Before Wednesday's game, manager Davey Johnson further clarified the roles and how the bullpen is shaping up as a whole.
"Depending on the rotation, Storen's probably my backup closer, with Clip right there," Johnson said. "But basically, I like to divide the pen into A and B pens. So, like today, I'll lean more toward setting up with Storen, even with [Tuesday's] off-day.
"I like [having] a couple of long men. ... I sleep better at night in case something happens; a guy's warming up or something and gets injured, exits early or a line drive [comes] back at him. The long men are invaluable; they're kind of my security blanket."
Clippard and Storen split time last season as the team's closer. With Storen recovering from elbow surgery for much of the year, Clippard stepped in and had 32 saves. In the postseason, Storen saved Game 1 of the National League Division Series, against the Cardinals, and blew a save in Game 5.
The two right-handers, who are also close friends and roommates, said there's no eighth-inning job to be won. Both are prepared to pitch big innings and get big outs whenever they're called upon to do so.
"If I'm pitching the seventh and Drew's pitching the eighth, that doesn't mean he has a better job than me," Clippard said. "That's just not how it goes. You're getting outs in important innings regardless of whatever inning you're pitching, and that's how I see it."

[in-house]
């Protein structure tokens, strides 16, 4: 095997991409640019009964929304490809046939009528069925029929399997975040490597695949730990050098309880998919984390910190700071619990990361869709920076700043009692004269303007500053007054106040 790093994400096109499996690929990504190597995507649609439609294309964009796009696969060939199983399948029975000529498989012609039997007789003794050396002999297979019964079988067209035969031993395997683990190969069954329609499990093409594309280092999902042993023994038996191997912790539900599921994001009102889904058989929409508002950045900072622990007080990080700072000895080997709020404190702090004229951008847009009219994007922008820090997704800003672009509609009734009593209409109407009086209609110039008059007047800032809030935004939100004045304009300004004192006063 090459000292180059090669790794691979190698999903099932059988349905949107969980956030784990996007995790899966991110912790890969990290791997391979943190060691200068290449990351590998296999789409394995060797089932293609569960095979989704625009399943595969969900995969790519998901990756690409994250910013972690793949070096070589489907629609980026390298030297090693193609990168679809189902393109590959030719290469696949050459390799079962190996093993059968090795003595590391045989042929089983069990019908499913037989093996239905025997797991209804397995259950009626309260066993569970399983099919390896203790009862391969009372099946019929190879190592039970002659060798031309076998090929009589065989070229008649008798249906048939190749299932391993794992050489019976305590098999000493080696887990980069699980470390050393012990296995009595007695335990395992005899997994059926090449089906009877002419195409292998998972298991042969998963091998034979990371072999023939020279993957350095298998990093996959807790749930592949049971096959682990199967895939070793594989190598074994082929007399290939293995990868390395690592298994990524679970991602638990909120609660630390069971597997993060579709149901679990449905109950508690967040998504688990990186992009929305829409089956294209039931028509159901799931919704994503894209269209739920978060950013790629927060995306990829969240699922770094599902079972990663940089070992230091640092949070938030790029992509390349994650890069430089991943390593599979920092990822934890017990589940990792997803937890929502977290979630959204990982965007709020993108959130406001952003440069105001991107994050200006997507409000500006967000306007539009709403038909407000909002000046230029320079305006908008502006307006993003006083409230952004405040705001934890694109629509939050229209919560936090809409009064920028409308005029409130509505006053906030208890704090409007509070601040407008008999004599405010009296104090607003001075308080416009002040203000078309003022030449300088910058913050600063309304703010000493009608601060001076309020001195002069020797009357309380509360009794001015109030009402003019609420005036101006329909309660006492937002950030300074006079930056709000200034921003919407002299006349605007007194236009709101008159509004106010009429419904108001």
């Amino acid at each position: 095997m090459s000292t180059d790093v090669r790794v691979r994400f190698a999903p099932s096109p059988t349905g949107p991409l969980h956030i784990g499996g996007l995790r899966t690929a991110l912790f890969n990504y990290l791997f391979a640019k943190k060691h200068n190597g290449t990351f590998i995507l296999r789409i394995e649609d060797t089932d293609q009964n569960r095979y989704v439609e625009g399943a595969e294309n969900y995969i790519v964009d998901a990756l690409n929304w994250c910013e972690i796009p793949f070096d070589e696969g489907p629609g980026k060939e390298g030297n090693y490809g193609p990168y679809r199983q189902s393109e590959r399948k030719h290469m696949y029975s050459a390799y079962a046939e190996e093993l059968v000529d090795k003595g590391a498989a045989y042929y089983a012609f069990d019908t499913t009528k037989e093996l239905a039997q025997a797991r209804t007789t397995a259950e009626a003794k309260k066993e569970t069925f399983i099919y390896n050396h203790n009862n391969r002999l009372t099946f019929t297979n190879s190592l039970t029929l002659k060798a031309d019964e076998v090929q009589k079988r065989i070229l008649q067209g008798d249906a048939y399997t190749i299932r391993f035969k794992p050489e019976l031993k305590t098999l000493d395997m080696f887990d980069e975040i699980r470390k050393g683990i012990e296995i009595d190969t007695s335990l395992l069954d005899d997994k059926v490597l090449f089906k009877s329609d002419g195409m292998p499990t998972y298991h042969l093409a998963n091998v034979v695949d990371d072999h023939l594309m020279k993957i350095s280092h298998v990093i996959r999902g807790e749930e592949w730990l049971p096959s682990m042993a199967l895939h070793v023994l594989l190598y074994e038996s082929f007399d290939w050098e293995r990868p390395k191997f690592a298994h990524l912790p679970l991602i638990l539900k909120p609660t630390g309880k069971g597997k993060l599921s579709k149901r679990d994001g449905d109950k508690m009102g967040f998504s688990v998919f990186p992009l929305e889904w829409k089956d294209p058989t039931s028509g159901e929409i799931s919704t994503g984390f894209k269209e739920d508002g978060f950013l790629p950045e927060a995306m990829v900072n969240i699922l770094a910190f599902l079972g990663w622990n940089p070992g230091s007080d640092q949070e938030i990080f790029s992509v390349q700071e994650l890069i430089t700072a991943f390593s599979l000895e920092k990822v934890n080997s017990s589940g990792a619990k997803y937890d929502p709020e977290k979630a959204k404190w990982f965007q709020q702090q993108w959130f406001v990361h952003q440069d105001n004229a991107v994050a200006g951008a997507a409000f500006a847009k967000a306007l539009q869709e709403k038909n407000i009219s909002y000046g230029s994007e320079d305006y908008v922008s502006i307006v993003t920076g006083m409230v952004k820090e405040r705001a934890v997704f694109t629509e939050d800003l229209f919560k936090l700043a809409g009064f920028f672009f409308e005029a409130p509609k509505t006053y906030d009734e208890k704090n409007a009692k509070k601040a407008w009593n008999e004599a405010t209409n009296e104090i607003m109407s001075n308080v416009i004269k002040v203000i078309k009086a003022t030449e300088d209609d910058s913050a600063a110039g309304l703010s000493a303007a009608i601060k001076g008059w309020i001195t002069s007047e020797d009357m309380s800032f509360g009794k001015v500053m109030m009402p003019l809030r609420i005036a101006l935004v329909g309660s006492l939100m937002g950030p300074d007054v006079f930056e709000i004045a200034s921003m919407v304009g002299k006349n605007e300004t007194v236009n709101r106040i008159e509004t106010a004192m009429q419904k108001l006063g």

Added Storen: "It's no different than what we've done before. Regardless of the situation, we know it's a big spot."
The ninth inning, however, still is Soriano's territory, and he's picked up saves in each of his first two games this season. Johnson is prepared to send Soriano out on consecutive days without hesitation, at least until he gets a better feel for the closer.
But should anything happen to Soriano, Clippard and Storen will be more than ready to fill in.
"I'm a reliever," Clippard said. "In that role you just keep an open mind, and whenever the phone rings, you've got to be ready."